Tuesday, March 3, 2009

Photoshop Tutorial: Shrinking the Depth of Field

I've decided to make Tuesdays interesting by posting a photoshop or photography tutorial, of my own creation, to the blog. In fact, I'm gonna call it "Tutorial Tuesday." Why? Because I like alliteration. It's a little cliche, but it works for President Monson, so what the heck.

Today's tutorial, then, is on shrinking the depth of field in a picture you've taken. If you're not sure of what depth of field is, read the following paragraph.

Depth of field (DOF) refers to the range of distance within the photograph that is sharp. Low DOF blurs the background and foreground. High DOF puts the entire image in focus. Changing the DOF in an image is done by changing the focal length of the lens (zooming in or out), by changing the aperture, and by moving towards or away from your subject.

So why shrink the depth of field of a picture you've taken? Well, consider the following picture:

This was taken at an amazing, old cemetery a few weeks ago. I didn't want to step in the snow, so I couldn't get really close to the gravestone and I didn't have my zoom lens with me, so I knew the DOF wouldn't turn out quite like I wanted it to. Sure enough, when I pulled this shot up on my computer, I saw that nearly the entire image was in focus. Lame. Right now, my eyes have a hard time deciding what to focus on. We're going to help them by decreasing the depth of field to just around the headstone.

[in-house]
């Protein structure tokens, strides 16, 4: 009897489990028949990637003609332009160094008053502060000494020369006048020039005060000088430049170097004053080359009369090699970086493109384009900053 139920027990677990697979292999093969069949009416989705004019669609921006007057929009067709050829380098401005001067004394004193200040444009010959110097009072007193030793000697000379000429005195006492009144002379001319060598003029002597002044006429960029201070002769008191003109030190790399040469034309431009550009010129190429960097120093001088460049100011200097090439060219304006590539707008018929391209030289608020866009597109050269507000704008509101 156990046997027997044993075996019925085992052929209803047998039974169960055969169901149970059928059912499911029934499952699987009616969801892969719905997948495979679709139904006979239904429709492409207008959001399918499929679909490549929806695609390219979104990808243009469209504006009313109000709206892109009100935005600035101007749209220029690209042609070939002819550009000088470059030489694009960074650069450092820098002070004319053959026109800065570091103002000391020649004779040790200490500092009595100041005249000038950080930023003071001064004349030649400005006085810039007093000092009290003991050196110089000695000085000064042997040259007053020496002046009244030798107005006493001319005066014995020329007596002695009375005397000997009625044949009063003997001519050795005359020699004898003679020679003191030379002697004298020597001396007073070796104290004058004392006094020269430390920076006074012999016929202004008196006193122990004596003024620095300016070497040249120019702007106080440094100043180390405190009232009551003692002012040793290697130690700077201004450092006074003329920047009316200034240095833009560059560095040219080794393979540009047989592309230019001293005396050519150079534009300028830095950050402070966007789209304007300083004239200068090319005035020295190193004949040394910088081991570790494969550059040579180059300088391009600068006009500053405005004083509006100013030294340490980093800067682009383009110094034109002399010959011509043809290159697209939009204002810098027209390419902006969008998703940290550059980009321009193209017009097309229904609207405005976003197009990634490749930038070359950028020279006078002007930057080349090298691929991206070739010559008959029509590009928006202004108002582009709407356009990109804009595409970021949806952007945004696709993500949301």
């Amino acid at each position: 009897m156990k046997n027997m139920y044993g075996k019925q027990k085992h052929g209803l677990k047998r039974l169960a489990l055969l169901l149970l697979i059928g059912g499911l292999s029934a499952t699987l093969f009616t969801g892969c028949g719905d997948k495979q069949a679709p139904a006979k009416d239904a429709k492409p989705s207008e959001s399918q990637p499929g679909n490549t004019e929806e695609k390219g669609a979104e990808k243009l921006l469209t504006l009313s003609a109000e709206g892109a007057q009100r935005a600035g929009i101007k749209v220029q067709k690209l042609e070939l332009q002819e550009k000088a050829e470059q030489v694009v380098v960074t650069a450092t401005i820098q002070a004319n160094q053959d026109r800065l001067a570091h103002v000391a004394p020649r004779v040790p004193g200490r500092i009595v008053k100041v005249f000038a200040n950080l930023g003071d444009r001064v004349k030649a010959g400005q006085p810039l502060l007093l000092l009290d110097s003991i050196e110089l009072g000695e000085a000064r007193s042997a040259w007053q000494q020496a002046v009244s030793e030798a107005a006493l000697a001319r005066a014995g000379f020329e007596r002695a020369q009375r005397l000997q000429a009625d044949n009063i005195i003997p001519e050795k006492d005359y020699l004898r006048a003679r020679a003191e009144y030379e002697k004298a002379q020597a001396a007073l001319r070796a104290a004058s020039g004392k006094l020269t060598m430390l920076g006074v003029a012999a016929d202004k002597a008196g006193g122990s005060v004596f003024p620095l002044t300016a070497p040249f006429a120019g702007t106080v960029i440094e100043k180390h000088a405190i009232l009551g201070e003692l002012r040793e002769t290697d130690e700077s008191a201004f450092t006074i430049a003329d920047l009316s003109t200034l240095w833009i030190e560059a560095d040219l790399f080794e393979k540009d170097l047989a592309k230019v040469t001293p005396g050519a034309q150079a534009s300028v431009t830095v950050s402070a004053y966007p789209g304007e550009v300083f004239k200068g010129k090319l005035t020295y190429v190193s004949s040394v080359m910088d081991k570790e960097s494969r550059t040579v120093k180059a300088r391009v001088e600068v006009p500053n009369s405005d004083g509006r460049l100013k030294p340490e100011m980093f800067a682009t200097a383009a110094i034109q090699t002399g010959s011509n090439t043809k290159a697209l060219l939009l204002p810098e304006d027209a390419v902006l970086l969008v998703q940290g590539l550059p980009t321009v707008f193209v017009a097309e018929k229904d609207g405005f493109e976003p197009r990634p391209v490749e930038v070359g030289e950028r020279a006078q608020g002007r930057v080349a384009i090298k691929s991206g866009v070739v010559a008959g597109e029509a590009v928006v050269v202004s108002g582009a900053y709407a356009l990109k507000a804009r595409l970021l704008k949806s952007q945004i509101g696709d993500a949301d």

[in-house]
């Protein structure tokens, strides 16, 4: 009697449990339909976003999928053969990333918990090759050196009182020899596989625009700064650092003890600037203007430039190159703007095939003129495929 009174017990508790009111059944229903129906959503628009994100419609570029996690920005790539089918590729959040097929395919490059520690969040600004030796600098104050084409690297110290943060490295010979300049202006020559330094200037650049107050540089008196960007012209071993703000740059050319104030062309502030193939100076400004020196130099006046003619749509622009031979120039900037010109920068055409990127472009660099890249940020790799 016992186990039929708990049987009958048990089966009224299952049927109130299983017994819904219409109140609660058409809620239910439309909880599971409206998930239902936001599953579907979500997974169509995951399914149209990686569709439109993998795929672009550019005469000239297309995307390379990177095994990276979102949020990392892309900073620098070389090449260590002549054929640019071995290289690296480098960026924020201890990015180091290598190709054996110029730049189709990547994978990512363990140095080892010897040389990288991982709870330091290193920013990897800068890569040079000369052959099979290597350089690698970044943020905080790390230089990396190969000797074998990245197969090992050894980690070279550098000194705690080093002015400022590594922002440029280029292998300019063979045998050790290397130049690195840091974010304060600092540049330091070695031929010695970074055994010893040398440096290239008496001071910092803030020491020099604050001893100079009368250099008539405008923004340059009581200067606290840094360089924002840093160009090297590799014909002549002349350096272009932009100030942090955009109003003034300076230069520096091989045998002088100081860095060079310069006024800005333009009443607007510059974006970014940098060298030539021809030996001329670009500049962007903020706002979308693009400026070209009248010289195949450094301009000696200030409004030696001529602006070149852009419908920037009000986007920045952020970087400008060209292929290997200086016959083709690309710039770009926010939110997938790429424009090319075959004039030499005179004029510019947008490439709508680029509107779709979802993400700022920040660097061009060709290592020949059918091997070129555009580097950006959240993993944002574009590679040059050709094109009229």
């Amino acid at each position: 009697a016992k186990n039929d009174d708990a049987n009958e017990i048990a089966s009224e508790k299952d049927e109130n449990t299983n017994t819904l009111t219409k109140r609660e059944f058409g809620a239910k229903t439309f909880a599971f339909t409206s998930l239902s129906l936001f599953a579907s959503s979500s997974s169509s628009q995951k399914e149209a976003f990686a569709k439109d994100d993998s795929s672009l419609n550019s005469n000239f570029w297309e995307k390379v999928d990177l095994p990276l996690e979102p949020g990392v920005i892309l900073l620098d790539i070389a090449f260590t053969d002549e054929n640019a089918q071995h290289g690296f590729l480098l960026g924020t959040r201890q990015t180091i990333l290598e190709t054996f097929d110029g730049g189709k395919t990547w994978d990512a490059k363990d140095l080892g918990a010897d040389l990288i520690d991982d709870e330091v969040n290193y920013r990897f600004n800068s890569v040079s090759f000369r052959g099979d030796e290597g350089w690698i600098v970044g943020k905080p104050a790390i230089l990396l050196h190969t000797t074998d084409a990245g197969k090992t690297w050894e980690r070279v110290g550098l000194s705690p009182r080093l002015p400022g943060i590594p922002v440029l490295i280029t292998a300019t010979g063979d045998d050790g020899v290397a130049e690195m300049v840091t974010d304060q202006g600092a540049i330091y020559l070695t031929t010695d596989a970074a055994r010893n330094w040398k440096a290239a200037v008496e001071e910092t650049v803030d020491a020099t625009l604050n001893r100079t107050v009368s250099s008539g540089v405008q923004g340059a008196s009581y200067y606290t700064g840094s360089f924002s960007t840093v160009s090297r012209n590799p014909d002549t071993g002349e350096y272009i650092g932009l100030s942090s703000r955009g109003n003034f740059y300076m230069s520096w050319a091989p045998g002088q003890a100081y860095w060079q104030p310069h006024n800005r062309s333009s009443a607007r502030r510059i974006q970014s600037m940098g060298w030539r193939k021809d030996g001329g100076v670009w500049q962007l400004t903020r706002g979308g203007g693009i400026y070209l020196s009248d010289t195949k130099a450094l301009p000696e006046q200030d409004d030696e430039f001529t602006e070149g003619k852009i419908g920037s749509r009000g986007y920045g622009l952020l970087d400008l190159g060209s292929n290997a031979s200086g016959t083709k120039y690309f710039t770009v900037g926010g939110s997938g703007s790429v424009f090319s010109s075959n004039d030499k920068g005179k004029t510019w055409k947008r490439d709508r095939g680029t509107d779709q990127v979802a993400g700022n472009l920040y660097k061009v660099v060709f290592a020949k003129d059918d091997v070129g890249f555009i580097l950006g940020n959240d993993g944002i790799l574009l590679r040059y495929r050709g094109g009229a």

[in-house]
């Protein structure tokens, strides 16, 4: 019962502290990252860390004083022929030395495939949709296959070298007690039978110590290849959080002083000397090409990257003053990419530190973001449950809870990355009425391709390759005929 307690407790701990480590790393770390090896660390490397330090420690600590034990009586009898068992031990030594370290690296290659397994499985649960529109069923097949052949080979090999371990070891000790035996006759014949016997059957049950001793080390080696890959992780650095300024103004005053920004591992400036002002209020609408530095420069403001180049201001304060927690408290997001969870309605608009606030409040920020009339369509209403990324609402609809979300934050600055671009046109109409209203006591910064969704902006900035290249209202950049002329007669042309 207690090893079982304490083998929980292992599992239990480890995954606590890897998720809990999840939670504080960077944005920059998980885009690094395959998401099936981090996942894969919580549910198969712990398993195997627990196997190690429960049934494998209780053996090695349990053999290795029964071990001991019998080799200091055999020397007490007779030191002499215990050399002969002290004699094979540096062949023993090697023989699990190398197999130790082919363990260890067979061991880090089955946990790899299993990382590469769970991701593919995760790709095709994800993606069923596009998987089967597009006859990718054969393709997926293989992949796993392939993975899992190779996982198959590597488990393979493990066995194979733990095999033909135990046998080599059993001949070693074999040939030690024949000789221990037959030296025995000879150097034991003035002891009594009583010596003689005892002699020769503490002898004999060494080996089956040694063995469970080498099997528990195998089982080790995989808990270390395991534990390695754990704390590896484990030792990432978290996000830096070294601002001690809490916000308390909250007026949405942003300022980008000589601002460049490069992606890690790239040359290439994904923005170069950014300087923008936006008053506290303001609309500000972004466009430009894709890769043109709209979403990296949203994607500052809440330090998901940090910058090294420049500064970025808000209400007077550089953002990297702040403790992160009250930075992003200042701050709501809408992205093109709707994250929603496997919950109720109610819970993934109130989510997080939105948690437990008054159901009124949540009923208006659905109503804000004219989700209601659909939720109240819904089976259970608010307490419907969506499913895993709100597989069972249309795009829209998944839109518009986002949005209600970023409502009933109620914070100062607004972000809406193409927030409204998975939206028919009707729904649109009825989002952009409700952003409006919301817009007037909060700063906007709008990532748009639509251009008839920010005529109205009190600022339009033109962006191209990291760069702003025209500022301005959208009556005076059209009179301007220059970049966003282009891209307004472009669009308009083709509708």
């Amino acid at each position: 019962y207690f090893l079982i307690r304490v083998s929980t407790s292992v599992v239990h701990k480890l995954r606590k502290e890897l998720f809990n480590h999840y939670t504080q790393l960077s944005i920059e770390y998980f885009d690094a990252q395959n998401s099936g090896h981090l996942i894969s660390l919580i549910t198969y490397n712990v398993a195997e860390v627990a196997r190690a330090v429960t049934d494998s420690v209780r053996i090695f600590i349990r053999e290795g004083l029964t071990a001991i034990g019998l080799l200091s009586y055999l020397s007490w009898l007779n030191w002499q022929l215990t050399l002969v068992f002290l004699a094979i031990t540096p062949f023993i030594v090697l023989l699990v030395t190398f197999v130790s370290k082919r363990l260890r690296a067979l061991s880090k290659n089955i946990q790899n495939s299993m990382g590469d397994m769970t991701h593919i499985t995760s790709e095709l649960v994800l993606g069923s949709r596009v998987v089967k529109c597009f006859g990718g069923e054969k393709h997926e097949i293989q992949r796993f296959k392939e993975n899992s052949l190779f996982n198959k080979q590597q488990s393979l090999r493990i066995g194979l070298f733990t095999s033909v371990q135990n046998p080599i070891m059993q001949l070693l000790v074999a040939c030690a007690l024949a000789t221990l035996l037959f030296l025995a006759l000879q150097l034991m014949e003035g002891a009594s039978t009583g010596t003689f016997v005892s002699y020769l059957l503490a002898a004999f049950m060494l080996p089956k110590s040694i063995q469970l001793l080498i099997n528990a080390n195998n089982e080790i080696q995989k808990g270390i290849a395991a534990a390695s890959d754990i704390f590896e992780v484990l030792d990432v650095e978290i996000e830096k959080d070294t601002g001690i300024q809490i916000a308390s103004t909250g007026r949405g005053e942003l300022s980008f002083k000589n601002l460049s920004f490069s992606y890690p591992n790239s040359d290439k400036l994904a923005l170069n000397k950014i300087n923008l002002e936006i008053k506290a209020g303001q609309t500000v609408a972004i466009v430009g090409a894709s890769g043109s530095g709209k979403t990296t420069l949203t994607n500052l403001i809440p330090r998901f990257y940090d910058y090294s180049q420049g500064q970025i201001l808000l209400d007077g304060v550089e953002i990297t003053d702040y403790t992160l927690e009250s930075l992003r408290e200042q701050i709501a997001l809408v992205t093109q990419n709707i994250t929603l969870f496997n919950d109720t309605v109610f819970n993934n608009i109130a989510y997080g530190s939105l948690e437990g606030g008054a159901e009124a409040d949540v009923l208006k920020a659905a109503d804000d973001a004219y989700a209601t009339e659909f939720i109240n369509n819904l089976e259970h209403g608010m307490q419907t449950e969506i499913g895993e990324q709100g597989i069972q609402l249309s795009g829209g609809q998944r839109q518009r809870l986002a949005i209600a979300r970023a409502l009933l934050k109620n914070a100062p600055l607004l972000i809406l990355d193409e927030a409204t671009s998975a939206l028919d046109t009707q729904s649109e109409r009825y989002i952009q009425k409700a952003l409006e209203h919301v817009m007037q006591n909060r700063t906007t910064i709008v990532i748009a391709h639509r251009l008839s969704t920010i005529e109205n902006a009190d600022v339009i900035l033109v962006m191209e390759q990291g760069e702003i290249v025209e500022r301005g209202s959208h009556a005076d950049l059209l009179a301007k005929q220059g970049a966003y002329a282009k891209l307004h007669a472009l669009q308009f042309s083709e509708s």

First things first, click on the picture above to see the larger version, then right click on the picture and save it to your desktop. Open the picture with Photoshop. The image will (by default) be on the background layer as seen below:

Duplicate that layer by right clicking on the layer and selecting "Duplicate Layer..."

You'll see a box pop up that gives you the option to name the layer. You can name it "blur" or something if you'd like, because that's what we'll be doing to this layer. I left mine as the default, which is "Background copy". Click "okay". You've now got two identical layers.

With the top layer selected, navigate to the filter menu at the top of the photoshop window and select filter > blur > Gaussian blur as shown below.

It will bring up a window that looks like this:

Enter 2 as the value in the box like I've done above and click okay. This will blur the layer that sits over our original image, as seen below:

Now, what we want to do is apply a mask to the blurred layer. This will allow part of the sharp layer underneath to show through. To do so, with the blurred layer selected, click on the "add layer mask" button at the bottom of the layers palette.

When that button is pressed, your layer will have an empty mask on the blurred layer, as seen below:

The mask is a black and white representation of what will be transparent and what will be opaque. Black represents transparent areas of a layer while white represents opaque areas. As you can see, the mask is entirely white right now, which is why the blurred layer is completely opaque. We'll add a black-to-white gradient to the mask to get a nice, smooth transition between the transparent part of the layer and the opaque.